public</span /> static</span /> Container IOC { get</span />; private</span /> set</span />; }

     public</span /> static</span /> void</span /> RegisterRoutes(RouteCollection routes)
         routes.IgnoreRoute("</span />{resource}.axd/{*pathInfo}"</span />);

             "</span />Default"</span />,                                              //</span /> Route name
</span />             "</span />{controller}/{action}/{id}"</span />,                           //</span /> URL with parameters
</span />             new</span /> { controller = "</span />Home"</span />, action = "</span />Index"</span />, id = "</span />"</span /> }  //</span /> Parameter defaults
</span />         );


     protected</span /> void</span /> Application_Start()

     private</span /> void</span /> InitializeIOC()
         //</span /> Create the IOC container
</span />         IOC = new</span /> Container();

         //</span /> Create the Default Factory
</span />         var</span /> controllerFactory = new</span /> MunqControllerFactory(IOC);

         //</span /> set the controller factory
</span />         ControllerBuilder.Current.SetControllerFactory(controllerFactory);


         //</span /> Register the Controllers
</span />         IOC.Register<IController>("</span />Home"</span />, ioc => new</span /> HomeController());
         IOC.Register<IController>("</span />Account"</span />,
                 ioc => new</span /> AccountController(ioc.Resolve<IFormsAuthentication>(),

Lifetime Management

Lifetime Management functionality has not changed since version 1, although the implementation has.

    Lifetime Managers allow you to modify the behaviour of the container as to how it resolves instances, and what is the lifetime of the instance.  Munq has a set of Lifetime Managers designed for web applications.  These are described below.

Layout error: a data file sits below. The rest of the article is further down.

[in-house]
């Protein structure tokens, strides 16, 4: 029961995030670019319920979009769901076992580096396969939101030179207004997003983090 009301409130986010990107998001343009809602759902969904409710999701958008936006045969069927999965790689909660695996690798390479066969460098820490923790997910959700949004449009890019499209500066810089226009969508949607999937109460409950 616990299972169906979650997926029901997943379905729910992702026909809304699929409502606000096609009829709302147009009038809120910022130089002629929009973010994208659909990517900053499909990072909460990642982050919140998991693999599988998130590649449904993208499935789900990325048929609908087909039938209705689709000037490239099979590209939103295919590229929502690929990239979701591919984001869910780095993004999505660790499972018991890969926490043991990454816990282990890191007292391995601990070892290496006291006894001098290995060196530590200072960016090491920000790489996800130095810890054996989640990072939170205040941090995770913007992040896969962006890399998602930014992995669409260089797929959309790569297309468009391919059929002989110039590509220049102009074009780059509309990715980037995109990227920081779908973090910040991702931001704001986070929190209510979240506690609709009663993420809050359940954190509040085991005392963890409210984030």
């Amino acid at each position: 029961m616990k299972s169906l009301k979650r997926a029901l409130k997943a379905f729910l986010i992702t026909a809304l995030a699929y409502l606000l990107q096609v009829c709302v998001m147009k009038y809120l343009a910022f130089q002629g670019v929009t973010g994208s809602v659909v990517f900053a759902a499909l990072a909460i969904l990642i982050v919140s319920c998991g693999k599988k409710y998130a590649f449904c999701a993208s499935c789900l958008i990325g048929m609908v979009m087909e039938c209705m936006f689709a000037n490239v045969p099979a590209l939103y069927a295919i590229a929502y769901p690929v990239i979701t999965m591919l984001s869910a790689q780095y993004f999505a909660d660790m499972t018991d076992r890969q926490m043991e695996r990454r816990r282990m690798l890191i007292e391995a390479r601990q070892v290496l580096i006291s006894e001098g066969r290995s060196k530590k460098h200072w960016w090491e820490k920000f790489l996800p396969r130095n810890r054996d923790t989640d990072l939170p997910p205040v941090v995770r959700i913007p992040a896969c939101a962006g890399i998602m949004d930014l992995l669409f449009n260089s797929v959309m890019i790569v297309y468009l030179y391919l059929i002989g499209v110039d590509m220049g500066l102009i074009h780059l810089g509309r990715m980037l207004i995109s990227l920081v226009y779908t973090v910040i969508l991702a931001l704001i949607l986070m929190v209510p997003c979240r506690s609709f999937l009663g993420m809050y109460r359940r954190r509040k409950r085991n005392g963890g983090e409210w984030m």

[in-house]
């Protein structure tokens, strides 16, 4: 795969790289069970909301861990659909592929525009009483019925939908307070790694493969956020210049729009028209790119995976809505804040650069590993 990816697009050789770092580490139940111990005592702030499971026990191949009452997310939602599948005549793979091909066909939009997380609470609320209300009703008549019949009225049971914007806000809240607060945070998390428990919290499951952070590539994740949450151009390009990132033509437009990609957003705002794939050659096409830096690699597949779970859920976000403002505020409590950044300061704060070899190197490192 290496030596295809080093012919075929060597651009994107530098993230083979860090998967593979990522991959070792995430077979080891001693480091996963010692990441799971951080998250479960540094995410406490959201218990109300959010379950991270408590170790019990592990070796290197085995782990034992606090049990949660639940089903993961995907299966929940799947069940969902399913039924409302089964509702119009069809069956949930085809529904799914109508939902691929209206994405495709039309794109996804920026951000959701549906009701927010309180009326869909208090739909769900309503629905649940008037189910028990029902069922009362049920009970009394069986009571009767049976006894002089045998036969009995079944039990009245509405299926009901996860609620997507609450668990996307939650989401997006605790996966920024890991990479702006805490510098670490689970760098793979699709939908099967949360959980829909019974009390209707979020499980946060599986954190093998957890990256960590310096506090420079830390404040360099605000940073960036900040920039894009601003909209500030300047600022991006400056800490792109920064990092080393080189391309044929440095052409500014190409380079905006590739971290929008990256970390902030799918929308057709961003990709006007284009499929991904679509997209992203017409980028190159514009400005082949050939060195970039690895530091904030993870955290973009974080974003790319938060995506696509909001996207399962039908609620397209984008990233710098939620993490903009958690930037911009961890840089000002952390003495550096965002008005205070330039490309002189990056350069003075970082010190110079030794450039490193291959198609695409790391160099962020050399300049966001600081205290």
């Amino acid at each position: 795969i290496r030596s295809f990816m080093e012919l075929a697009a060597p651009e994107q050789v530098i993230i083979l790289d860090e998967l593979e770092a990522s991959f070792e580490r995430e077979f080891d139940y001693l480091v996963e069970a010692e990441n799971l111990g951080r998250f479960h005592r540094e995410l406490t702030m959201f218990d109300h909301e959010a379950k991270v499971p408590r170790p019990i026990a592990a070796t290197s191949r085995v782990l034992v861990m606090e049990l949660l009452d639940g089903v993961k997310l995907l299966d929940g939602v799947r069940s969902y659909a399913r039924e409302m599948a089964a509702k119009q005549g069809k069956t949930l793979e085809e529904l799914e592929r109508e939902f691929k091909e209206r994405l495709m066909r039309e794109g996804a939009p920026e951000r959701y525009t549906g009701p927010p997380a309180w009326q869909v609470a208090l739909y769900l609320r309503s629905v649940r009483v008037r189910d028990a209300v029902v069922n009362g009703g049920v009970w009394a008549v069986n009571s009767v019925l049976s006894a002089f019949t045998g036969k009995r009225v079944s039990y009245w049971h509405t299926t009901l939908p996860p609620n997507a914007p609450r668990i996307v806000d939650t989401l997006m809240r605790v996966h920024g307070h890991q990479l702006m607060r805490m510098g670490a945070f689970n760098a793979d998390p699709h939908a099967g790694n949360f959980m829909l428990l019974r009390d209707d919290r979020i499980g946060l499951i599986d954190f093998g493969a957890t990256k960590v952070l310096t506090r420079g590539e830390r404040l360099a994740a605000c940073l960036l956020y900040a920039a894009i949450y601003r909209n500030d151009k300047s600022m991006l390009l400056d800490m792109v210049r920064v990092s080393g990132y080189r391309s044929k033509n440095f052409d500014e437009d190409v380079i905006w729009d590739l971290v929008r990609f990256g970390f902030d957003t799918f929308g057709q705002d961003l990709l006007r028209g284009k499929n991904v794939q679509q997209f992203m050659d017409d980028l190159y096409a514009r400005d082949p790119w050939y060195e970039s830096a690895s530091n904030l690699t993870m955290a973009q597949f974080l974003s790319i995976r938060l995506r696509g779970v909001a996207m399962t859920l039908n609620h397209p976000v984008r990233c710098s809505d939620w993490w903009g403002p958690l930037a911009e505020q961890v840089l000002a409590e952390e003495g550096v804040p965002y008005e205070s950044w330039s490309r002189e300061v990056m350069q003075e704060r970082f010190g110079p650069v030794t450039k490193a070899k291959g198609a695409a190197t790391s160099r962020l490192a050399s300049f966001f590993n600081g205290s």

Warning: if you used the RegisterInstance method, then the same instance will be returned regardless of which lifetime manager is used.


    This lifetime manager’s behaviour is to always return a new instance when the Resolve method is called by executing the factory method.  This is the default behaviour.


    This lifetime manager’s behaviour is to always return a the same instance when the Resolve method is called by executing the factory method.  The instance is cached in the container itself.


    This lifetime manager’s behaviour is to always return a attempt to retrieve the instance from Session when the Resolve method is called.  If the instance does not exist in Session, the a new instance is created by executing the factory method, and storing it in the Session.


    This lifetime manager’s behaviour is to always return a attempt to retrieve the instance from Request.Items when the Resolve method is called.  If the instance does not exist in Request.Items, the a new instance is created by executing the factory method, and storing it in the Request.Items.


    This lifetime manager’s behaviour is to always return a attempt to retrieve the instance from Cache when the Resolve method is called.  If the instance does not exist in Cache, the a new instance is created by executing the factory method, and storing it in the Cache. CacheDependencies and Sliding or Absolute Timeouts can be applied to the the CachedLifetimeManager.


    This article was just a brief overview of the functionality and performance of the Munq IocContainer.  I will examine different aspects of using the Munq.IocContainer in other articles in this series, so stay tuned.


This article, along with any associated source code and files, is licensed under The Code Project Open License (CPOL)

About the Author

Matthew Dennis
Software Developer (Senior) The Code Project
Canada Canada
Matthew works on improving the performance and experience of the Code Project site for users, clients, and administrators.
Matthew has more years of software develeopment, QA and architecture experience under his belt than he likes to admit. He gradutated for the University of Waterloo with a B.Sc. in Electrical Engineering. He started out developing micro-processor based hardware and software including compilers and operating systems.
His current focus is on .NET web development including jQuery, Webforms, MVC, AJAX, and patterns and practices for creating better websites.
He is the author of the Munq IOC, the fastest ASP.NET focused IOC Container.
His non-programming passions include golf, pool, curling, reading and building stuff for the house.
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GeneralThanks PinmemberDamien Sawyer25-May-11 14:46